b) Get your credit scores, which are marketed by various companies, and calculated based on the information contained in your credit reports.
Failing to Review Your Credit Reports Can Cost You Money
A shocking number of people have never seen their own credit files, nor received their credit scores. And such ignorance is costing them gobs of money.
A survey from Washington Mutual and the Consumer Federation of America concluded that being in the dark about their credit, and how the credit-scoring system works, is costing individuals in America as much as $28 billion a year.
Without pulling your credit reports and credit scores, you can’t give yourself a proper financial checkup – let alone improve your credit rating.
It’s no different than the person who says: “I’ve never been to the doctor, or I’ve only been to the doctor once in the past five years.” Would you treat something so important – your physical health – so callously? Likely not. Then please don’t be so callous as to disregard something that’s also of high importance: your financial health.
Federal Law Lets You Check Your Credit Reports Free Once a Year
To become better steward of your overall finances, you absolutely must pull your credit reports and check your credit scores, including your FICO scores and other scores that can give you first-hand information about your credit profile. There are no ifs, ands, or buts about it.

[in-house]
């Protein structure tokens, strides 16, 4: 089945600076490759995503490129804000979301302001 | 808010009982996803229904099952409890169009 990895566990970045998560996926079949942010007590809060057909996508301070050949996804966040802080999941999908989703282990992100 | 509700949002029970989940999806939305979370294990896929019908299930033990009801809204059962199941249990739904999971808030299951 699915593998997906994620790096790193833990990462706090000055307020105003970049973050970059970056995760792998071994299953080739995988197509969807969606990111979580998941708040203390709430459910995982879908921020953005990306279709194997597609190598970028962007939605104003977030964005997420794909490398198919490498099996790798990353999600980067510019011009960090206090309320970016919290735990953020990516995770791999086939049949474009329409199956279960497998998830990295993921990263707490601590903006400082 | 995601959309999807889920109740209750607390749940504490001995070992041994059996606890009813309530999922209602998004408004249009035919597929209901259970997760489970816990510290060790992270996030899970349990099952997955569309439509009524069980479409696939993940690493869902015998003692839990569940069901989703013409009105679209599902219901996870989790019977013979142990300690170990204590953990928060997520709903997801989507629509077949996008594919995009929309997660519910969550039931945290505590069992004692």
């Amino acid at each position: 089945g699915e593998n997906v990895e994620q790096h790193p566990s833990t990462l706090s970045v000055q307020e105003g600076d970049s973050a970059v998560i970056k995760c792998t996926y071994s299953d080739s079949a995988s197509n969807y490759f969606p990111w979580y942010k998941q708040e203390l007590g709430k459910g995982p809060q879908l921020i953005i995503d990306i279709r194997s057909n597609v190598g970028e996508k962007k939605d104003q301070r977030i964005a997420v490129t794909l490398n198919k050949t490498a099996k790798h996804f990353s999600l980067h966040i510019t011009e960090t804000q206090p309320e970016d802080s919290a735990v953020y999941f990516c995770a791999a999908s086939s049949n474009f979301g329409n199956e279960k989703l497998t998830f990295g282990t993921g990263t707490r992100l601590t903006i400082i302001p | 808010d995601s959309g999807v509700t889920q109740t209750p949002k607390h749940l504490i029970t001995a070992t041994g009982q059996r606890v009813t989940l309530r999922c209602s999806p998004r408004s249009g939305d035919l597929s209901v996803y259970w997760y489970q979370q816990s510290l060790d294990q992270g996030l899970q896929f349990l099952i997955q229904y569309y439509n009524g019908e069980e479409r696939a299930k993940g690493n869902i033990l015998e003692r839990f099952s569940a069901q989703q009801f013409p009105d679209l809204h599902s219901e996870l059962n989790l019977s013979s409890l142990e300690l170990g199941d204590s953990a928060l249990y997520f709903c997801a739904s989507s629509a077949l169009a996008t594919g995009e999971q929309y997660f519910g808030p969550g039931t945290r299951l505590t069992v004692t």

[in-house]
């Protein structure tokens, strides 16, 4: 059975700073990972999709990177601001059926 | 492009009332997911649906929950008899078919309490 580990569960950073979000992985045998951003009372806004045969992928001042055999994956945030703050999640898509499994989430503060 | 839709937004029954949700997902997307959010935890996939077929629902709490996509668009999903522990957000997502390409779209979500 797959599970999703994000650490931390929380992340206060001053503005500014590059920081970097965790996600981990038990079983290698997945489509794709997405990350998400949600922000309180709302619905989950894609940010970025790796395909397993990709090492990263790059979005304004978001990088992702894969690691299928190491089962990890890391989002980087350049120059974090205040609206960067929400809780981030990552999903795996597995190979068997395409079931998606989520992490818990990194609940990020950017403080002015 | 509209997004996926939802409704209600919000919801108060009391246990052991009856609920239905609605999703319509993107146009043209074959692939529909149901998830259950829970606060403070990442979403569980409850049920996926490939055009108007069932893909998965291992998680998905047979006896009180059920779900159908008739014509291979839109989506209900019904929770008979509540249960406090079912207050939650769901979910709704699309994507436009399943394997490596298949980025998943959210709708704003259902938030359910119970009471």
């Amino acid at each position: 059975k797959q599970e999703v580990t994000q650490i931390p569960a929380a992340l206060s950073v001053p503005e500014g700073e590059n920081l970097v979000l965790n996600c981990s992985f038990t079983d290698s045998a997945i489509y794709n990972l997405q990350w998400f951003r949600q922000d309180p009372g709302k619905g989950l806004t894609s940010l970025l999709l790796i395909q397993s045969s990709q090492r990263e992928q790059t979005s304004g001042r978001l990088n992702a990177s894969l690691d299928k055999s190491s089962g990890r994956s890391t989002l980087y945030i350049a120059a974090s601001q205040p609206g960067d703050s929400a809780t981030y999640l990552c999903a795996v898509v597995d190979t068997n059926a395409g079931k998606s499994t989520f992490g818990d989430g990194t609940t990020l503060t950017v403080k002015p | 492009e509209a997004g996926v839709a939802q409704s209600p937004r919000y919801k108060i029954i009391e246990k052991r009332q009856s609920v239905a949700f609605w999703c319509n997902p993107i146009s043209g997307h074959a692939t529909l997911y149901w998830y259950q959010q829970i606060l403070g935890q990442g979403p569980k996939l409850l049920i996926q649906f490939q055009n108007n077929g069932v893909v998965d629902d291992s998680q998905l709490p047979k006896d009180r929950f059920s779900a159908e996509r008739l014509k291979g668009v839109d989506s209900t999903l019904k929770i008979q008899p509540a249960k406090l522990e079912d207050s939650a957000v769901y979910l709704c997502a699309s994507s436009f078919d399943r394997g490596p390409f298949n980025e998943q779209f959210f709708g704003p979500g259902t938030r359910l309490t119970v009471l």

Thankfully, under a law called the FACT Act, you have the right to get your credit reports free of charge once every 12 months from the three main credit bureaus: Equifax, Experian, and TransUnion. The credit bureaus have even made it easy for consumers, by streamlining the process of reaching all three bureaus simultaneously.
The credit bureaus jointly operate a website (www.annualcreditreport.com), use the same toll-free number (877-322-8228), and have just one common mailing address that you can write to in order to get your free annual report. That address is: Annual Credit Report Request Service; P.O. Box 105281; Atlanta, GA 30348-5281.
In addition to your credit reports, as mentioned, you should also get your FICO credit scores, and certain other credit scores too, though in most cases you have to pay for them.
All information on this blog is for educational purposes only. Lynnette Khalfani-Cox, The Money Coach, is not a certified financial planner, registered investment adviser, or attorney. If you need specialty financial, investment or legal advice, please consult the appropriate professional. Advertising Disclosure: This site may accept advertising, affiliate payments or other forms of compensation from companies mentioned in articles. This compensation may impact how and where products and companies appear on this site. AskTheMoneyCoach™ and Lynnette Khalfani-Cox, The Money Coach® are trademarks of TheMoneyCoach.net, LLC.